As Indiana’s criminal justice system continues to roll out legislatively mandated reforms, members of the Justice Reinvestment Advisory Council are working with legislators to implement changes that will benefit both law enforcement and offenders.
Rep. Greg Steuerwald, R-Avon, appeared before the House Courts and Criminal Code Committee Wednesday alongside Indiana judicial leaders to present two bills brought to him by JRAC. The first bill, House Bill 1349, creates data reporting guidelines for groups and programs that receive funds approved by JRAC and appropriated through the Indiana Department of Correction.
Previously, only county community corrections programs were required to report to JRAC and the DOC on the progress of their offender and treatment supervision services, Dave Powell, executive director of the Indiana Prosecuting Attorneys Council and a JRAC member, told the committee. But as criminal code reform continues to expand and funds are distributed to other programs aimed at reducing recidivism rates, Powell said the new reporting requirements are needed to even the playing field and require all groups that receive DOC funds to report on progress.
HB 1349 lists a bevy of required data, including the total number of participants in particular treatment of supervision programs, the percentage of those participants who successfully complete their programs, the percentage of participants who returned to the DOC after completing their programs and other requirements.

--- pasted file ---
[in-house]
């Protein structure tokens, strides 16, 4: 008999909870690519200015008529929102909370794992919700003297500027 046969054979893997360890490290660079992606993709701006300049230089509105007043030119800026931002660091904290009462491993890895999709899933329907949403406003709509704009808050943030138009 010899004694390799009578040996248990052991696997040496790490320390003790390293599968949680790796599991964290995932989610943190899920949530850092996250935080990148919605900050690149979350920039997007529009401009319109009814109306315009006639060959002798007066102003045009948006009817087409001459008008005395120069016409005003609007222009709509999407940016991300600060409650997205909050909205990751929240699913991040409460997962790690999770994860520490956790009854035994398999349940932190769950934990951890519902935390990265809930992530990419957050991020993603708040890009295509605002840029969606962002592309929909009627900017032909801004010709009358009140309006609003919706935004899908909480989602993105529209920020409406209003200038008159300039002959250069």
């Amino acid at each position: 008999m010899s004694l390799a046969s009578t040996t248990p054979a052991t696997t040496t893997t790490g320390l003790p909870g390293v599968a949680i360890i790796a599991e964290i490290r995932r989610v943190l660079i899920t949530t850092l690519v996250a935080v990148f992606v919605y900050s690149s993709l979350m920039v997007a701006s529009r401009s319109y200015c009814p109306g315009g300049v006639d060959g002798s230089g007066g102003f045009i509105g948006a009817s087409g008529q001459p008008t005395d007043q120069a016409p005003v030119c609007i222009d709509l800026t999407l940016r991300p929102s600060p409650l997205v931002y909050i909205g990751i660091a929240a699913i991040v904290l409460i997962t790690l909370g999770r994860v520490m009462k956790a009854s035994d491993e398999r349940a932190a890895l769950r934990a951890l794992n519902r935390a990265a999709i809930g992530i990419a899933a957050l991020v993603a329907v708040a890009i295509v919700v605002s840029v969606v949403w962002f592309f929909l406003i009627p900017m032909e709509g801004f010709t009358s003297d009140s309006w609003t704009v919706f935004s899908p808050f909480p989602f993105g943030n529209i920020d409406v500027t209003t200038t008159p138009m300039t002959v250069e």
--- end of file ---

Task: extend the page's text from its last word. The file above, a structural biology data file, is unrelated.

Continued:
“We all want to be held accountable and want the best public safety system possible,” Powell said. “This is a start.”
JRAC’s second bill, House Bill 1010, also authored by Steuerwald, would ease up on some of the restrictions that prohibit Level 6 felons from being committed to the DOC. Under current Indiana law, Level 6 felons cannot be sent to the DOC unless their sentence, probation or parole was revoked as a result of a conviction on a new criminal offense.
However, Larry Landis, a JRAC member and head of the Indiana Public Defender Council, told committee members that the requirement for a new offense was neither in the interest of legal officials who would have to go through the process of securing another conviction, nor of offenders who would have to add another conviction to their records. Thus, HB 1010 removes the requirement of the commission of a second offense in order to send a Level 6 offender to the DOC.
Further, current Indiana law only allows an offender to be sent to the DOC if they have two consecutive sentences for Level 6 felonies. Offenders with consecutive sentences on Level 6 and Level 5 or higher felonies could not be sent to the state, which Landis said was not the actual intent of the legislative reform.
Finally, HB 1010 would allow Level 6 felons to be moved out of county jails and into the DOC if their sentences are enhanced as habitual offenders or vehicular substance offenders. Many offenders often want to be moved out of county jails and into the DOC, Landis said, because they are given more freedoms under state supervision.
Rep. Wendy McNamara, R-Mount Vernon, asked Landis if the ease on the restrictions would help combat county jail overcrowding. Both Landis and Steuerwald agreed that the reforms might provide some relief to county jails, but not a significant amount.
Rep. Matt Pierce, D-Indianapolis, noted during committee discussion that the intent of the restrictions on Level 6 felons in the DOC was not to “warehouse” all of them in county jails, but instead to promote local efforts to expanding and improving community corrections and other local anti-recidivism programs.
Both bills passed the committee unanimously.